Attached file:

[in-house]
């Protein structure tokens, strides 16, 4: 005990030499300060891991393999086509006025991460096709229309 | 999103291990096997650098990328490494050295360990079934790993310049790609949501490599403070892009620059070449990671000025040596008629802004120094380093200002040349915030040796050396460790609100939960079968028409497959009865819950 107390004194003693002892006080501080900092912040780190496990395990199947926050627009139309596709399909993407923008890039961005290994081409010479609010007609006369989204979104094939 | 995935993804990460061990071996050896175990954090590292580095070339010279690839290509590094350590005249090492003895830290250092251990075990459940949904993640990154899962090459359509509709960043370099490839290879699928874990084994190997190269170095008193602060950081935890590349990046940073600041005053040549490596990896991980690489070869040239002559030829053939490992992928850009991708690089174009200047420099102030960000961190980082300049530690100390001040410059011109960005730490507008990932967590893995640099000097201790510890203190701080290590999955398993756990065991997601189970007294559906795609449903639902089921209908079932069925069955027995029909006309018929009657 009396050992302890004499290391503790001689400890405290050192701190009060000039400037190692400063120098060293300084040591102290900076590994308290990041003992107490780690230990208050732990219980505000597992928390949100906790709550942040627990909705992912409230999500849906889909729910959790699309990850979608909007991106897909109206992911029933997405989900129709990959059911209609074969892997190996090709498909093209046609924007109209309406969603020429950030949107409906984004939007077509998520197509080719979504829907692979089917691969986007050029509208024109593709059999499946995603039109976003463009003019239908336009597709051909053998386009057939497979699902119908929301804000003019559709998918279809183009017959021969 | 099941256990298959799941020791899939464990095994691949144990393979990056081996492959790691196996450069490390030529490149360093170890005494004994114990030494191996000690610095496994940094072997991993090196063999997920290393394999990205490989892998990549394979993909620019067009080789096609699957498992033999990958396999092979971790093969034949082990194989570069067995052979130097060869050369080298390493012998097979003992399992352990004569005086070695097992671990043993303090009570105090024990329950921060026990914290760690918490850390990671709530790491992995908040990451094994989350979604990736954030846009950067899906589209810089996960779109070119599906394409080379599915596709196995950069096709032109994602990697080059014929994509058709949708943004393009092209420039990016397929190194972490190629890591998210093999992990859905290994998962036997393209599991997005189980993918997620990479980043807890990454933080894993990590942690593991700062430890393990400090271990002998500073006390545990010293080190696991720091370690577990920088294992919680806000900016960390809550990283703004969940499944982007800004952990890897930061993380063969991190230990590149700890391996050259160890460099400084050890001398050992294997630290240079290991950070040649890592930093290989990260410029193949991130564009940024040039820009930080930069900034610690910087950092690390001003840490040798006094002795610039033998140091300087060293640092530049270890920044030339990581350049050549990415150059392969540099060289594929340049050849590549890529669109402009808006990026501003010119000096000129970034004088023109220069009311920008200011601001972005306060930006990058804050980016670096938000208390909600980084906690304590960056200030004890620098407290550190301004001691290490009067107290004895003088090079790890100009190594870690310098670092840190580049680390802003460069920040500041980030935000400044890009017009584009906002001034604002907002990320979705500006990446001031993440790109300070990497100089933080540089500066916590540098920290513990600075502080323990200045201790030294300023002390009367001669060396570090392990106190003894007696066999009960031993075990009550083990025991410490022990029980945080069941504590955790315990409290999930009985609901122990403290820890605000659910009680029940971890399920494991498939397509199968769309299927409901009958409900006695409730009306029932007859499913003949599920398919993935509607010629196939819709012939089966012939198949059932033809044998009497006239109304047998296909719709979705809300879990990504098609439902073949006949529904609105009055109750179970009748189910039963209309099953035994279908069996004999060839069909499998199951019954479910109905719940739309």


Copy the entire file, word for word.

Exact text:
[in-house]
């Protein structure tokens, strides 16, 4: 005990030499300060891991393999086509006025991460096709229309 | 999103291990096997650098990328490494050295360990079934790993310049790609949501490599403070892009620059070449990671000025040596008629802004120094380093200002040349915030040796050396460790609100939960079968028409497959009865819950 107390004194003693002892006080501080900092912040780190496990395990199947926050627009139309596709399909993407923008890039961005290994081409010479609010007609006369989204979104094939 | 995935993804990460061990071996050896175990954090590292580095070339010279690839290509590094350590005249090492003895830290250092251990075990459940949904993640990154899962090459359509509709960043370099490839290879699928874990084994190997190269170095008193602060950081935890590349990046940073600041005053040549490596990896991980690489070869040239002559030829053939490992992928850009991708690089174009200047420099102030960000961190980082300049530690100390001040410059011109960005730490507008990932967590893995640099000097201790510890203190701080290590999955398993756990065991997601189970007294559906795609449903639902089921209908079932069925069955027995029909006309018929009657 009396050992302890004499290391503790001689400890405290050192701190009060000039400037190692400063120098060293300084040591102290900076590994308290990041003992107490780690230990208050732990219980505000597992928390949100906790709550942040627990909705992912409230999500849906889909729910959790699309990850979608909007991106897909109206992911029933997405989900129709990959059911209609074969892997190996090709498909093209046609924007109209309406969603020429950030949107409906984004939007077509998520197509080719979504829907692979089917691969986007050029509208024109593709059999499946995603039109976003463009003019239908336009597709051909053998386009057939497979699902119908929301804000003019559709998918279809183009017959021969 | 099941256990298959799941020791899939464990095994691949144990393979990056081996492959790691196996450069490390030529490149360093170890005494004994114990030494191996000690610095496994940094072997991993090196063999997920290393394999990205490989892998990549394979993909620019067009080789096609699957498992033999990958396999092979971790093969034949082990194989570069067995052979130097060869050369080298390493012998097979003992399992352990004569005086070695097992671990043993303090009570105090024990329950921060026990914290760690918490850390990671709530790491992995908040990451094994989350979604990736954030846009950067899906589209810089996960779109070119599906394409080379599915596709196995950069096709032109994602990697080059014929994509058709949708943004393009092209420039990016397929190194972490190629890591998210093999992990859905290994998962036997393209599991997005189980993918997620990479980043807890990454933080894993990590942690593991700062430890393990400090271990002998500073006390545990010293080190696991720091370690577990920088294992919680806000900016960390809550990283703004969940499944982007800004952990890897930061993380063969991190230990590149700890391996050259160890460099400084050890001398050992294997630290240079290991950070040649890592930093290989990260410029193949991130564009940024040039820009930080930069900034610690910087950092690390001003840490040798006094002795610039033998140091300087060293640092530049270890920044030339990581350049050549990415150059392969540099060289594929340049050849590549890529669109402009808006990026501003010119000096000129970034004088023109220069009311920008200011601001972005306060930006990058804050980016670096938000208390909600980084906690304590960056200030004890620098407290550190301004001691290490009067107290004895003088090079790890100009190594870690310098670092840190580049680390802003460069920040500041980030935000400044890009017009584009906002001034604002907002990320979705500006990446001031993440790109300070990497100089933080540089500066916590540098920290513990600075502080323990200045201790030294300023002390009367001669060396570090392990106190003894007696066999009960031993075990009550083990025991410490022990029980945080069941504590955790315990409290999930009985609901122990403290820890605000659910009680029940971890399920494991498939397509199968769309299927409901009958409900006695409730009306029932007859499913003949599920398919993935509607010629196939819709012939089966012939198949059932033809044998009497006239109304047998296909719709979705809300879990990504098609439902073949006949529904609105009055109750179970009748189910039963209309099953035994279908069996004999060839069909499998199951019954479910109905719940739309």